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Revista Brasileira de Hematologia e Hemoterapia

versão impressa ISSN 1516-8484versão On-line ISSN 1806-0870


LOPES, Maria Sueli S. N.  e  PROIETTI, Anna Barbara F. C.. Transfusion-transmitted HTLV-1/2 and hemovigilance: the contribution of look-back studies. Rev. Bras. Hematol. Hemoter. [online]. 2008, vol.30, n.3, pp.229-240. ISSN 1516-8484.

In 1980 and 1982, respectively human T-Lymphotropic virus type 1 (HTLV-1) and type 2 (HTLV-2) were the first retroviruses identified in human beings. HTLV-1 is associated with adult T cell leukemia/lymphoma (ATL) and HTLV-associated myelopathy/Tropical Spastic Paraparesis (HAM/TSP). These viruses can be transmitted vertically (from mother to child), mainly by breast feeding; by sexual relationships and parenteral drug delivery (intravenous drug users and transfusion of blood and blood components). In endemic areas, vertical and sexual transmission has been the principal manner of dissemination of HTLV-1 infection. However, blood transfusion seems to have an important role in introducing HTLV in non-endemic populations. The most efficient way of transmission of HTLV-1 is through cell components of contaminated blood. In the past, this occurred chiefly through blood transfusions not tested for HTLV-1. An efficiency of transfusion transmission of 60% was described in the first reports of Japanese research. Thereafter, extremes of 13% to 80% were described in retrospectives studies performed in the USA. Such variations in the efficiency of transmission by transfusions were influenced by parameters such as: blood product type, time spent from collection of the cell components until its transfusion and proviral load of the donor. It is estimated that about 4 to 8% of receptors of HTLV infected cell units can develop HAM/TSP, with ATL being rare in these receptors. Look-back is the term used in hemovigilance for a program that notifies blood transfusion receptors of the risks involved in exposure to infectious agents due to a preceding transfusion. "Targeted look-back"is the program used to identify receptors of blood units donated by specific individuals that subsequently have been identified as infected by a specific agent (for example HTLV). This involves identification of previous blood component units transfused. The receptors that are alive and located are notified of the possible risk of being infected, usually by their physician. Laboratorial tests are performed to check the receptor serostatus. Many look-back studies accomplished in endemic areas of HTLV promoted the improvement of universal screening tests of blood donors. During the last 20 years, screening tests for HTLV-1/2 were implemented in many countries worldwide. This important public health measure excluded seropositive individuals from the donor pool and has resulted in a reduction of the infection rate among blood component receptors, thereby decreasing the HTLV infection rates in the general population.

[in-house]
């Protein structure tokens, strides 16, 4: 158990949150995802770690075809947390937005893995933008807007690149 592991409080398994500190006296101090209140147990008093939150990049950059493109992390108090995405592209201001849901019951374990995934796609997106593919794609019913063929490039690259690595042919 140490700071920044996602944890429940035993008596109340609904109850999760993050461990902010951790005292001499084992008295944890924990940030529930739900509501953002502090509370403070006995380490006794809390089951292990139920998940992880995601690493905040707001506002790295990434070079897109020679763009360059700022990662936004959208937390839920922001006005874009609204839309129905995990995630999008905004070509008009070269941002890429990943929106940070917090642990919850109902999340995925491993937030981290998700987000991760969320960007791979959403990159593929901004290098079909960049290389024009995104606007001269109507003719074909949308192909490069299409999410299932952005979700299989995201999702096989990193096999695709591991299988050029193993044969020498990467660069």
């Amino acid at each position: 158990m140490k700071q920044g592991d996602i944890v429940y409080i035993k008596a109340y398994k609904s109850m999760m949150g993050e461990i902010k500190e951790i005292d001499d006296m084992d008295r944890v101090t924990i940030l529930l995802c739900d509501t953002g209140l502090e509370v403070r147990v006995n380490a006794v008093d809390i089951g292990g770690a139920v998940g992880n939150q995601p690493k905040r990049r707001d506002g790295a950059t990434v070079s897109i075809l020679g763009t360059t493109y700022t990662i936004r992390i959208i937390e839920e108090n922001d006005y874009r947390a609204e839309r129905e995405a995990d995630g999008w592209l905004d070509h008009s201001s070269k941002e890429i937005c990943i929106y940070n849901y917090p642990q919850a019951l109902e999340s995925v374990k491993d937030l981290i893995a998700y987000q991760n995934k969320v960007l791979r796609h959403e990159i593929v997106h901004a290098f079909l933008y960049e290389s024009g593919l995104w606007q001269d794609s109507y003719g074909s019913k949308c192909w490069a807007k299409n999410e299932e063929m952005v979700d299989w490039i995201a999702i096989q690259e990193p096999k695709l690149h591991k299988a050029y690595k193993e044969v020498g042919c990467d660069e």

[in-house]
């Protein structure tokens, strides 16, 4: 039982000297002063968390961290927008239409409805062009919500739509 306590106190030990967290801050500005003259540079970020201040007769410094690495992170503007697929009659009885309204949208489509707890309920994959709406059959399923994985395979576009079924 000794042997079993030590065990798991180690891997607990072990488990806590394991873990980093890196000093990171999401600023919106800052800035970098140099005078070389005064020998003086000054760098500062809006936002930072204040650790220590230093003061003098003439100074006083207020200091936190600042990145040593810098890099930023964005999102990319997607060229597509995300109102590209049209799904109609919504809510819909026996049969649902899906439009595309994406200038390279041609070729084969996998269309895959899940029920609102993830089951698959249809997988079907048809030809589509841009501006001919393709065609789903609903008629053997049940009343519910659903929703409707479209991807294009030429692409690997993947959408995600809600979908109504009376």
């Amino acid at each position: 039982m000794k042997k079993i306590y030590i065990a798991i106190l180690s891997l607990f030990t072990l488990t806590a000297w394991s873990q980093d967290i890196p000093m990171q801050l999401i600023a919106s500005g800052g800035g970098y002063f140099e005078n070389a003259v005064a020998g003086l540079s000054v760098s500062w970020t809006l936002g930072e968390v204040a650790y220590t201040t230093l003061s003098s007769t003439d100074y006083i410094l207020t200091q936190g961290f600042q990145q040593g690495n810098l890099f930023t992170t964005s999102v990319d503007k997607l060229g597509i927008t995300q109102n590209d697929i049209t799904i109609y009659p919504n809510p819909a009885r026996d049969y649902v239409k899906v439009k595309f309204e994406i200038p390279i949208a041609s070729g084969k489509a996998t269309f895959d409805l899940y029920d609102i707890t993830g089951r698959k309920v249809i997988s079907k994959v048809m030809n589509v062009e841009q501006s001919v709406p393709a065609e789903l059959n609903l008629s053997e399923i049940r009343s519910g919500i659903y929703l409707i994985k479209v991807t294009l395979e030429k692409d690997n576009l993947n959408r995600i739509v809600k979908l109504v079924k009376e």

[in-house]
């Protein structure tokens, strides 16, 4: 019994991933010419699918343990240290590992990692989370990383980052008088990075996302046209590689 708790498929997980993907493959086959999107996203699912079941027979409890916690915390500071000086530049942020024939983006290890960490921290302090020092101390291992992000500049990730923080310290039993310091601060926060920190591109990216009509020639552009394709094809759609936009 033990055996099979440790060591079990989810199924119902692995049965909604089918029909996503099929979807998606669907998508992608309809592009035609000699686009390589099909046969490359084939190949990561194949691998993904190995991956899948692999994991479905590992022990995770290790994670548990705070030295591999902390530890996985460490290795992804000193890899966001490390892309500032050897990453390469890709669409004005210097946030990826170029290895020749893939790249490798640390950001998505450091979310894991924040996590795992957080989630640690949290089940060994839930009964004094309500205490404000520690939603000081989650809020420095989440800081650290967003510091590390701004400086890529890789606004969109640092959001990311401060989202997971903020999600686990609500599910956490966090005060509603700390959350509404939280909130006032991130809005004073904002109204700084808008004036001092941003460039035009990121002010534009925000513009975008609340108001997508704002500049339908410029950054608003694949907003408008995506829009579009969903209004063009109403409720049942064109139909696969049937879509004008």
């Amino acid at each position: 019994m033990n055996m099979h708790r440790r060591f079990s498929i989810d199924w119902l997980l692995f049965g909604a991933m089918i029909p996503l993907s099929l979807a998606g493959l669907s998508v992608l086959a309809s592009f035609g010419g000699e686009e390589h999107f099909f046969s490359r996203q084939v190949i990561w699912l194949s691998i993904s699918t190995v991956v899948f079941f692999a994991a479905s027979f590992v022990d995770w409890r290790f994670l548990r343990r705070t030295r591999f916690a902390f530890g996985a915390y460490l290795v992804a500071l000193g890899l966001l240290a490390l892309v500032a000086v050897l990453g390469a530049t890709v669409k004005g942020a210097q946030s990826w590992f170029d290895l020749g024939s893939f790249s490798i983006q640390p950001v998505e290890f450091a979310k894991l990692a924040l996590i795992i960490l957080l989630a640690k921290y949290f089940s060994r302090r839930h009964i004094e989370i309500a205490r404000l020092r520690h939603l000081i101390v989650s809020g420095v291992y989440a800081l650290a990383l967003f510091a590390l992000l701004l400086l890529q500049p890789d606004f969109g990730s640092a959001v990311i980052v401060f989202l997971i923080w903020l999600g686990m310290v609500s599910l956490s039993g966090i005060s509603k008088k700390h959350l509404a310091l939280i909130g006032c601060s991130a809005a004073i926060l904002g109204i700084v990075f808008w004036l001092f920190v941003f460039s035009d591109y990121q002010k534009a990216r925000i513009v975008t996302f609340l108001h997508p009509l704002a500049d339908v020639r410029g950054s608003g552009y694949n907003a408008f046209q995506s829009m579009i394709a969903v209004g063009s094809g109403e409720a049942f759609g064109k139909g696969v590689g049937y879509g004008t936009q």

Palavras-chave : HTLV; hemovigilance; look-back; transfusion; bloodborne infections.

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